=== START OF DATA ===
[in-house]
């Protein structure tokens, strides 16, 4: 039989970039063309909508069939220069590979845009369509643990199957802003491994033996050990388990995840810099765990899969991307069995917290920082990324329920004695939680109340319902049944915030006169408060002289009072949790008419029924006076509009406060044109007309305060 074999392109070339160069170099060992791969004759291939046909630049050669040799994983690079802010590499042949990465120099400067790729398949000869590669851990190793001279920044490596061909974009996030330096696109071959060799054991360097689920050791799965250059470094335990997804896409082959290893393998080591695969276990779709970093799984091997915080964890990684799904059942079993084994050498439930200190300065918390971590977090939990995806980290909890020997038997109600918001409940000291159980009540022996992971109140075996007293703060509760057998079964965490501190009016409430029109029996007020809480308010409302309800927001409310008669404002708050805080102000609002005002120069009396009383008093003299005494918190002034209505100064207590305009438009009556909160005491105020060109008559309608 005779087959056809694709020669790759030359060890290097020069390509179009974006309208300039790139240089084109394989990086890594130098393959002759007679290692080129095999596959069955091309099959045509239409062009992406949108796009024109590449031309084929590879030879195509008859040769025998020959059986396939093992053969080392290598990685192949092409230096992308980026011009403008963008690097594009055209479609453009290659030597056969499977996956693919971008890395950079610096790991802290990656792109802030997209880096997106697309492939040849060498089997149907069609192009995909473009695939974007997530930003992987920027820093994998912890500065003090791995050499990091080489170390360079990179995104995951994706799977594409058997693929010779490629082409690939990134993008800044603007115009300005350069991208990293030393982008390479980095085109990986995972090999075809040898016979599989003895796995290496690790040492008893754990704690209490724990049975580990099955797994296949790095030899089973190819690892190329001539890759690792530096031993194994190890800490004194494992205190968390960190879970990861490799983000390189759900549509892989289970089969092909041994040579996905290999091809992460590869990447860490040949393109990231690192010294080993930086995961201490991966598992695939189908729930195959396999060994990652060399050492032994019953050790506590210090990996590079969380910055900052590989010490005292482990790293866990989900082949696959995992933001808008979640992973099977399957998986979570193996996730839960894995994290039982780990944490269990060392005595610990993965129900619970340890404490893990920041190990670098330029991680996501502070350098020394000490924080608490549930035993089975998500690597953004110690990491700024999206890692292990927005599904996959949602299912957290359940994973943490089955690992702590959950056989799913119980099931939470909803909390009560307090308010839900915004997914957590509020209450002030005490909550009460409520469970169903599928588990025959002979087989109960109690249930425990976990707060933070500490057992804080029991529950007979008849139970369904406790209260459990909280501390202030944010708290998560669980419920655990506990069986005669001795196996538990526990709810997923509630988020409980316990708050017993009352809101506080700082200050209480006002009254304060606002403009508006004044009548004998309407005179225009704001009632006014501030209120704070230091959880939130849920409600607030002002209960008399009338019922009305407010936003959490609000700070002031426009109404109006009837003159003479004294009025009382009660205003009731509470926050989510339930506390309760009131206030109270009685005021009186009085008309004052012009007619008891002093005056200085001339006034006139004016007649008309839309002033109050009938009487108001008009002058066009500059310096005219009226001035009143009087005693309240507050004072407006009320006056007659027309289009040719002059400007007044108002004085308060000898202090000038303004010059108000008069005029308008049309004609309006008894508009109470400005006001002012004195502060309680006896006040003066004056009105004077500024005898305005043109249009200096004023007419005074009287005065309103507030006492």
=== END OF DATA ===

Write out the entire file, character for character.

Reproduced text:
[in-house]
């Protein structure tokens, strides 16, 4: 039989970039063309909508069939220069590979845009369509643990199957802003491994033996050990388990995840810099765990899969991307069995917290920082990324329920004695939680109340319902049944915030006169408060002289009072949790008419029924006076509009406060044109007309305060 074999392109070339160069170099060992791969004759291939046909630049050669040799994983690079802010590499042949990465120099400067790729398949000869590669851990190793001279920044490596061909974009996030330096696109071959060799054991360097689920050791799965250059470094335990997804896409082959290893393998080591695969276990779709970093799984091997915080964890990684799904059942079993084994050498439930200190300065918390971590977090939990995806980290909890020997038997109600918001409940000291159980009540022996992971109140075996007293703060509760057998079964965490501190009016409430029109029996007020809480308010409302309800927001409310008669404002708050805080102000609002005002120069009396009383008093003299005494918190002034209505100064207590305009438009009556909160005491105020060109008559309608 005779087959056809694709020669790759030359060890290097020069390509179009974006309208300039790139240089084109394989990086890594130098393959002759007679290692080129095999596959069955091309099959045509239409062009992406949108796009024109590449031309084929590879030879195509008859040769025998020959059986396939093992053969080392290598990685192949092409230096992308980026011009403008963008690097594009055209479609453009290659030597056969499977996956693919971008890395950079610096790991802290990656792109802030997209880096997106697309492939040849060498089997149907069609192009995909473009695939974007997530930003992987920027820093994998912890500065003090791995050499990091080489170390360079990179995104995951994706799977594409058997693929010779490629082409690939990134993008800044603007115009300005350069991208990293030393982008390479980095085109990986995972090999075809040898016979599989003895796995290496690790040492008893754990704690209490724990049975580990099955797994296949790095030899089973190819690892190329001539890759690792530096031993194994190890800490004194494992205190968390960190879970990861490799983000390189759900549509892989289970089969092909041994040579996905290999091809992460590869990447860490040949393109990231690192010294080993930086995961201490991966598992695939189908729930195959396999060994990652060399050492032994019953050790506590210090990996590079969380910055900052590989010490005292482990790293866990989900082949696959995992933001808008979640992973099977399957998986979570193996996730839960894995994290039982780990944490269990060392005595610990993965129900619970340890404490893990920041190990670098330029991680996501502070350098020394000490924080608490549930035993089975998500690597953004110690990491700024999206890692292990927005599904996959949602299912957290359940994973943490089955690992702590959950056989799913119980099931939470909803909390009560307090308010839900915004997914957590509020209450002030005490909550009460409520469970169903599928588990025959002979087989109960109690249930425990976990707060933070500490057992804080029991529950007979008849139970369904406790209260459990909280501390202030944010708290998560669980419920655990506990069986005669001795196996538990526990709810997923509630988020409980316990708050017993009352809101506080700082200050209480006002009254304060606002403009508006004044009548004998309407005179225009704001009632006014501030209120704070230091959880939130849920409600607030002002209960008399009338019922009305407010936003959490609000700070002031426009109404109006009837003159003479004294009025009382009660205003009731509470926050989510339930506390309760009131206030109270009685005021009186009085008309004052012009007619008891002093005056200085001339006034006139004016007649008309839309002033109050009938009487108001008009002058066009500059310096005219009226001035009143009087005693309240507050004072407006009320006056007659027309289009040719002059400007007044108002004085308060000898202090000038303004010059108000008069005029308008049309004609309006008894508009109470400005006001002012004195502060309680006896006040003066004056009105004077500024005898305005043109249009200096004023007419005074009287005065309103507030006492």